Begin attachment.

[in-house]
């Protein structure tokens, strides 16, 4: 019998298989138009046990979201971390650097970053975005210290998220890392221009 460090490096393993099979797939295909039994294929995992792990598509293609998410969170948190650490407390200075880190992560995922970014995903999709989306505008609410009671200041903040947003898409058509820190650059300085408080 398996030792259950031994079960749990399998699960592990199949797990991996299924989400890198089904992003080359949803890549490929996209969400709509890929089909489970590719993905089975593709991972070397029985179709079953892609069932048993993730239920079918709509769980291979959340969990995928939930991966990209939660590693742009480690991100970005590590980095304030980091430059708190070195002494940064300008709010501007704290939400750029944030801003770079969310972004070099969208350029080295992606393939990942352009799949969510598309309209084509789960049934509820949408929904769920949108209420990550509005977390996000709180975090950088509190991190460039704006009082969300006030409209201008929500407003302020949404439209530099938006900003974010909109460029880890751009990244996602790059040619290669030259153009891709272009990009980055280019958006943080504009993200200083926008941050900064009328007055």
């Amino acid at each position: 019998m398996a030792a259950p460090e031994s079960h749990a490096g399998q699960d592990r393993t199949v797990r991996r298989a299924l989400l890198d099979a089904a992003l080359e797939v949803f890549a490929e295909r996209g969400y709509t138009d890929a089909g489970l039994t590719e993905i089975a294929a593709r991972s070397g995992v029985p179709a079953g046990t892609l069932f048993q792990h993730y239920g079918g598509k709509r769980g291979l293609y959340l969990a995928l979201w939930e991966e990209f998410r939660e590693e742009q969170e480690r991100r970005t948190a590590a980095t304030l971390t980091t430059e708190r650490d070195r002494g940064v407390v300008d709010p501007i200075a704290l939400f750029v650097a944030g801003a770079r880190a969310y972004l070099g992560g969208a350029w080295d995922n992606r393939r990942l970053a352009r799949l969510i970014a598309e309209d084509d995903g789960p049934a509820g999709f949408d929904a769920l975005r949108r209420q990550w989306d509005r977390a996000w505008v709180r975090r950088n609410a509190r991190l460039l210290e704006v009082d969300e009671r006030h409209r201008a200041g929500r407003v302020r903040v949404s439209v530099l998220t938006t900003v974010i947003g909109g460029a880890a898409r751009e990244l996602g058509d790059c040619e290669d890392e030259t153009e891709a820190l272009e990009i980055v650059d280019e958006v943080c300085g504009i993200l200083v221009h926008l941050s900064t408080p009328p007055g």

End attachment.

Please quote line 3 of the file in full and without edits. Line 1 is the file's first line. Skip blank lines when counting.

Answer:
């Amino acid at each position: 019998m398996a030792a259950p460090e031994s079960h749990a490096g399998q699960d592990r393993t199949v797990r991996r298989a299924l989400l890198d099979a089904a992003l080359e797939v949803f890549a490929e295909r996209g969400y709509t138009d890929a089909g489970l039994t590719e993905i089975a294929a593709r991972s070397g995992v029985p179709a079953g046990t892609l069932f048993q792990h993730y239920g079918g598509k709509r769980g291979l293609y959340l969990a995928l979201w939930e991966e990209f998410r939660e590693e742009q969170e480690r991100r970005t948190a590590a980095t304030l971390t980091t430059e708190r650490d070195r002494g940064v407390v300008d709010p501007i200075a704290l939400f750029v650097a944030g801003a770079r880190a969310y972004l070099g992560g969208a350029w080295d995922n992606r393939r990942l970053a352009r799949l969510i970014a598309e309209d084509d995903g789960p049934a509820g999709f949408d929904a769920l975005r949108r209420q990550w989306d509005r977390a996000w505008v709180r975090r950088n609410a509190r991190l460039l210290e704006v009082d969300e009671r006030h409209r201008a200041g929500r407003v302020r903040v949404s439209v530099l998220t938006t900003v974010i947003g909109g460029a880890a898409r751009e990244l996602g058509d790059c040619e290669d890392e030259t153009e891709a820190l272009e990009i980055v650059d280019e958006v943080c300085g504009i993200l200083v221009h926008l941050s900064t408080p009328p007055g």